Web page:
March 13, 2011

Fuzzy trees and other signs of spring

My parents called me delusional the other day when I said I had noticed swollen buds on the deciduous trees. Delusional might not have been the exact word, and it was a good-natured jest, but they didn’t see what I was seeing. They were comparing the view to points south, having just traveled back from an extended stay in Florida.

I, on the other hand, have been firmly planted in the Midwest since last summer. I’ve seen the slow, but sure, changes in the trees. This time of year, they start to look “fuzzy” just before the buds break. Tell me these trees don’t look fuzzy:



OK, so if you already have foliage on your deciduous trees, you’re probably agreeing with my parents that I’m delusional. But for those of us stuck in the north all winter, the change is perceptible and it’s exciting!

Hanni at Sweet Bean Gardening is hosting a meme with the theme "Hope Grows Day." Please visit her blog for the details. The idea of the meme is that we photograph what we're seeing now and what we're looking forward to a month from now. I’m looking forward to deciduous foliage! By this time next month, most trees here will have leaves.

Another meme, "Winter Walk Off," hosted by A Tidewater Gardener, asks us to take a walk and document our experience. This weekend I took two walks.

The first was a quick trip to the McFarland School Forest. It’s a wonderful resource in our community used for educational purposes. Students, actually anyone, can hike the trail and study plants and animals in a natural setting. The students also learn about invasive species and actions they can take to preserve the natives and destroy the invasives.



I visited the school forest in the late afternoon, so the oblique light accentuated the bright colors of Red Twig Dogwood and Black Raspberry canes.



Students of all ages learn about Native American culture by studying the structure of a wigwam.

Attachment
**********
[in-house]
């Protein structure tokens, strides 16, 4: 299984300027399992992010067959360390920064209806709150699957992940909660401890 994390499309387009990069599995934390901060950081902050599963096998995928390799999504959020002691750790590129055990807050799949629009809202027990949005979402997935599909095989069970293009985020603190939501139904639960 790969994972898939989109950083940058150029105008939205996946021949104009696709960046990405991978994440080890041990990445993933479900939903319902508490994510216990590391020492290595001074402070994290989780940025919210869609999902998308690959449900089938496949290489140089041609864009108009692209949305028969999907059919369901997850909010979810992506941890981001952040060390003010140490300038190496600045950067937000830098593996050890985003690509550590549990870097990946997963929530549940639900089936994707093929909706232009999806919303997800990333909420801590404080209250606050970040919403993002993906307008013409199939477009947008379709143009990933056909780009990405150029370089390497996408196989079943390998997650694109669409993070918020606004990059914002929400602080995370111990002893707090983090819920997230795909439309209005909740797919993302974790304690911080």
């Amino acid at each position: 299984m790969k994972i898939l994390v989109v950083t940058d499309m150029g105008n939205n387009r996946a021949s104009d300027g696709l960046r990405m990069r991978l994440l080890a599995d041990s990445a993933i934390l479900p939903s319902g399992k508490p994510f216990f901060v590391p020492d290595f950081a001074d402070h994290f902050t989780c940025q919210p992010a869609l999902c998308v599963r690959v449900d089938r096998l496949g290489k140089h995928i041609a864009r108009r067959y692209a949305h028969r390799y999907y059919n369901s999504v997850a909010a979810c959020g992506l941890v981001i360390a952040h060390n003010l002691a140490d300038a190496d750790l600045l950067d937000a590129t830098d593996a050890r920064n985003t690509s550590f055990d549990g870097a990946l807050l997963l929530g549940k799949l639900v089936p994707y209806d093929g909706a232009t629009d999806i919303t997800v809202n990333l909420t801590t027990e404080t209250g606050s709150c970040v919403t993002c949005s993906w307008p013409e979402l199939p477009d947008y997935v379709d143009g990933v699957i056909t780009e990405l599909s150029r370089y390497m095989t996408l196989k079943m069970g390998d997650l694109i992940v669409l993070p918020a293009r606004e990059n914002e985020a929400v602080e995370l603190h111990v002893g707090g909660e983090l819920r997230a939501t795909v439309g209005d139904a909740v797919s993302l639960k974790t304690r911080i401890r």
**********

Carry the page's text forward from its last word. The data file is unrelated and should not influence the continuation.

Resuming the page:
And markers along the trail identify native plants. I was thrilled to see that some native Ferns are emerging.


My second walk covered approximately two miles—from my house to Lake Waubesa and along a wooded trail. The hubby accompanied me, so it was fun to look for signs of spring together. We headed down the street toward the lake.


Along the way, we passed this impressive Weeping Willow, which looks just about ready to burst with foliage (apologies for the electrical box and the power lines as this was the best angle I could get without spending too much time on this shot).


Here's the view of the lake from the entrance to the park.


Believe it or not, ice fishermen are still out on the lake and catching Bluegills and other fish. It takes quite a while for the ice to fully melt, since the lake freezes to a thickness of about two feet. We're sure the Bluegill in the second picture will provide a nice meal for one of the local Hawks or Owls.



The ice along the shore is breaking up—it's fun to see the strange formations.



Next, we were off into the woods. It's a good thing I had my hiking boots on because it was a muddy trek. More fuzzy trees surrounded us, and we came across a running creek. A lovely old maple hung over it at one point, and we couldn't figure out what was making a persistent dripping sound into the water. We figured out it was sap dripping from the tree. It's Maple tapping time!





The hubby found this amazing Mushroom growing under the snow. This is exactly how we found it, from two angles.



We reluctantly headed back home after a thoroughly refreshing walk. Some of the sweetest sights awaited us on the return trip—Robins and Cedar Waxwings!

 



















I think it's going to be an early spring!

(Note: My heart goes out to friends in Japan, dealing with the aftermath of the earthquake and tsunami. Fortunately, our Blotanical friend, Fer, of My Little Garden in Japan is safe. Thoughts and prayers are with survivors who are trying to recover from this terrible tragedy.)

15 comments:

  1. lovely walk to see the lovely trees

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  2. Oh yes, those trees are most definitely fuzzy. :) I enjoyed your walk, too! The red-twigged dogwoods are so nice and bright.